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Editorial: Measuring council candidates in Amherst 

  • Amherst Town Hall


Thursday, July 19, 2018

The number of candidates running for the new Amherst Town Council is encouraging, though the field does not fully represent the community’s demographics.

Thirty-four candidates are seeking 13 seats on the council, which replaces the 240 elected members of Town Meeting and five-person Select Board. That is the most significant change in the new charter approved by 58 percent of residents who voted in March. 

We commend those 34 people who are willing to campaign for the council, debate the issues and describe why they want a seat on the town’s new legislative body. Preliminary elections Sept. 4 for the three at-large positions and the two seats available in each of Districts 2, 3, 4 and 5 will whittle the field to 26 candidates. The final election is Nov. 6.

However, the field falls short of mirroring the town’s makeup in several key areas: gender, race, age and home ownership. While 52 percent of Amherst’s population is female, just 13 of the 34 council candidates, or 38 percent, are women.

It appears that only three candidates are people of color, or less than 10 percent, contrasted with the town’s minority population of more than 20 percent.

The average age of the Town Council candidates is 57. In 2014, the average age of eligible Amherst voters was 39, according to statistics gathered by University of Massachusetts researchers Ray La Raja and Wouter Van Erve. 

A housing market study done for the town in 2015 reported that nearly 54 percent of the town’s housing units are rented. Yet only six of the 34 council candidates, or 18 percent, are renters who do not own a home, according to an analysis of property records.

The unrepresentative demographics are not unique to the candidates for Town Council. Researchers La Raja and Van Erve found that the average age of Town Meeting members was significantly older than that of eligible voters, and that Town Meeting also had a higher percentage of whites and home owners.

The field of council candidates has a mix of current and former town officials, as well as candidates in each district who would be new to town government. Incumbent Select Board members Alisa Brewer and Andrew Steinberg, former Select Board member Robert Kusner, Moderator James Pistrang and former Charter Commission Vice Chairwoman Mandi Jo Hanneke are five of the seven candidates for the three at-large council seats. About one-third of the 34 candidates were elected members of the final Town Meeting.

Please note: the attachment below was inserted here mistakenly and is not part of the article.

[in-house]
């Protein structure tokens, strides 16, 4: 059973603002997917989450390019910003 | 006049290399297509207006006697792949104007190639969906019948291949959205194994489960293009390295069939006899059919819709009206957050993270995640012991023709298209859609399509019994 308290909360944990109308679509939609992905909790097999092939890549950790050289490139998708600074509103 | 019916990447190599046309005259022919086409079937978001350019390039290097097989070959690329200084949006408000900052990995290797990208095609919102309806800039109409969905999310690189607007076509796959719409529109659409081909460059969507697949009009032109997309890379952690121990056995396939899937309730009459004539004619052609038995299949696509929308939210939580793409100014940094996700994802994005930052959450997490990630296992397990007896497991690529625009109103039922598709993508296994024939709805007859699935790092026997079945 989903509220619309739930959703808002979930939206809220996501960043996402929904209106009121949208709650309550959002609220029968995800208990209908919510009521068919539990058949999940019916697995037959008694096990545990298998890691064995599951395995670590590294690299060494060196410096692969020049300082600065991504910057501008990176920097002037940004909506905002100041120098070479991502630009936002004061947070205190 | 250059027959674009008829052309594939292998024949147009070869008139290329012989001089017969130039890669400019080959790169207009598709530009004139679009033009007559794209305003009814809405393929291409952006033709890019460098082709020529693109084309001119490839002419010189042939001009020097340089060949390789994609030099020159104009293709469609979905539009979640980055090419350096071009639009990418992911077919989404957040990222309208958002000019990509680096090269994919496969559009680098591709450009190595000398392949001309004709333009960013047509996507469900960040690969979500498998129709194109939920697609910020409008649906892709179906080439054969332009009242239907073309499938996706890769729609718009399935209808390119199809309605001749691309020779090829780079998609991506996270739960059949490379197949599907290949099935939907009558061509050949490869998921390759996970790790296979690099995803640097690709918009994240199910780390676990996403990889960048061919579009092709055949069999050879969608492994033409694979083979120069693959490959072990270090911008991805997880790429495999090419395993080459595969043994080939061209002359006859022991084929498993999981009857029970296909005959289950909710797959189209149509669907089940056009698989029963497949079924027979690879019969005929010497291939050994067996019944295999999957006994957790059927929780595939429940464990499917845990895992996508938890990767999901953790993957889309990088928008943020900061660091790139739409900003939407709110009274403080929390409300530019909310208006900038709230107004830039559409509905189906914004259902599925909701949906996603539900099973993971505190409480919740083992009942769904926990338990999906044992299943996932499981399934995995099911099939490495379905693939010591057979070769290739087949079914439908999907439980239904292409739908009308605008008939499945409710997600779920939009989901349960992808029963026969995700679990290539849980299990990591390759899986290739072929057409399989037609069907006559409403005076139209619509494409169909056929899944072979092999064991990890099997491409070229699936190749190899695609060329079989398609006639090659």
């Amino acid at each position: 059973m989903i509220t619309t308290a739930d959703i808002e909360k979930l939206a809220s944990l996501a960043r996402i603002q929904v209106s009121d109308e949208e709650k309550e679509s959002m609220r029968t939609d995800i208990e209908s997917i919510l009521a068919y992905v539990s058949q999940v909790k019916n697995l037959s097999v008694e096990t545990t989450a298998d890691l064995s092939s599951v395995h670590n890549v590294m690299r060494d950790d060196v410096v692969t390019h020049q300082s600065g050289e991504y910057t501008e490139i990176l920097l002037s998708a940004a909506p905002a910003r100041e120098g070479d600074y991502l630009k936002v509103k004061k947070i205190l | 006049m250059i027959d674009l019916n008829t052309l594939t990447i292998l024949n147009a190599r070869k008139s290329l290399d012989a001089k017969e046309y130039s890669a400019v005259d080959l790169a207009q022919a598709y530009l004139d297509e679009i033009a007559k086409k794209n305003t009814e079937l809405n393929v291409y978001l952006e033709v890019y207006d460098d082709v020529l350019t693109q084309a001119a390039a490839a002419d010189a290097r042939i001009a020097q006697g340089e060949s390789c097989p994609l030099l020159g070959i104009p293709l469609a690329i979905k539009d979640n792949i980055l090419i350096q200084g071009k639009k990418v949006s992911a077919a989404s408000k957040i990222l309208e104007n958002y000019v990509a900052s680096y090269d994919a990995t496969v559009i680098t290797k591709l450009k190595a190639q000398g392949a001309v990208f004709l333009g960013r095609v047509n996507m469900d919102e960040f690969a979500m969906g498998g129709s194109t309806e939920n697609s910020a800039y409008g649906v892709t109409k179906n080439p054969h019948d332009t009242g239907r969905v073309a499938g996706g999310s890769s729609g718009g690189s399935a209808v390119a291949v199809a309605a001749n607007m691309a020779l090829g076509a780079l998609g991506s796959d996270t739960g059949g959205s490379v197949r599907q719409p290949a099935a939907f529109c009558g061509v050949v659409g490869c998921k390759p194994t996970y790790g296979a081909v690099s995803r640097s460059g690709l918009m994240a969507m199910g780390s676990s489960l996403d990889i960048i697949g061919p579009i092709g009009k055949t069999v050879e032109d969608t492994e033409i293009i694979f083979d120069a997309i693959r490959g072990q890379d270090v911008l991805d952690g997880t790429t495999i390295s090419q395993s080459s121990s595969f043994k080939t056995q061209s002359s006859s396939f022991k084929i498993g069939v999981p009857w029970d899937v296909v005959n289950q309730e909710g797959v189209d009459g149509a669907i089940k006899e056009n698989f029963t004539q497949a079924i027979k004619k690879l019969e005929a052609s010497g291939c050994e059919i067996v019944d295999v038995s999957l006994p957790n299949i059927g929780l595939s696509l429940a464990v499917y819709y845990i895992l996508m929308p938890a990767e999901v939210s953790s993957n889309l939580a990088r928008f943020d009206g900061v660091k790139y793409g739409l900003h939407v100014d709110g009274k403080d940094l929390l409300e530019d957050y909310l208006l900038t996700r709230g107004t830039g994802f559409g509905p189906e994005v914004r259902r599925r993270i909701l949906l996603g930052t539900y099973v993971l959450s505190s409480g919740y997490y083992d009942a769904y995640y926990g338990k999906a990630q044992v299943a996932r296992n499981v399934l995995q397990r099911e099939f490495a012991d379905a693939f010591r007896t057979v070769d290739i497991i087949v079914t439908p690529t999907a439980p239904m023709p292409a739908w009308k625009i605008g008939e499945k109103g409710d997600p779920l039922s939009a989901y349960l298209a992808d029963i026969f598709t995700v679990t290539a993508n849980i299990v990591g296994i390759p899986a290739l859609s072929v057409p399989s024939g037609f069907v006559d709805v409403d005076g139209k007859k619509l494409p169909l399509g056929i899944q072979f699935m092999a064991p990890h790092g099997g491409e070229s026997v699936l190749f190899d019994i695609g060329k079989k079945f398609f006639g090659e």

Three of the candidates own businesses in town and one is a farmer. At least five candidates work for the University of Massachusetts, and three are students.

One of the students is 21-year-old John Page, who grew up in Amherst and is entering his senior year at UMass. A candidate in District 3, Page says that his perspective as a student and renter is essential for the Town Council.

“Affordable housing is a huge issue in Amherst, and is one that’s important to students as well as everybody else,” he says. “As someone who wants to stick around and work and live in this area, I don’t know if when I graduate I’ll be able to afford a home in Amherst, or to rent.”

Another student, Dillon Maxfield, 27, is an at-large candidate. “That’s what I expected to see, fewer renters running,” he says. “Typically the people who are renting don’t have the time or resources to get involved in politics.”

One of the few nonwhite candidates is Shalini Bahl-Milne, who owns Downtown Mindfulness and is running in District 5. An Indian-American, she immigrated to the United States 17 years ago and became a citizen in 2015.

“The way I’m thinking about it at this point is reaching out to the diverse populations, the people who are living in the apartments, immigrant families especially,” she says, adding that among her campaign goals is to make sure residents who feel disconnected from town politics know that their voices matter. “To me, it’s a basic way how I think, appreciating that different points of view is a good thing. I think it is helpful to have that experience and background.”

We look forward to a vigorous campaign focusing on the issues facing Amherst — and how best to represent its diversity as a community — leading up to the Sept. 4 preliminary election and beyond to Nov. 6.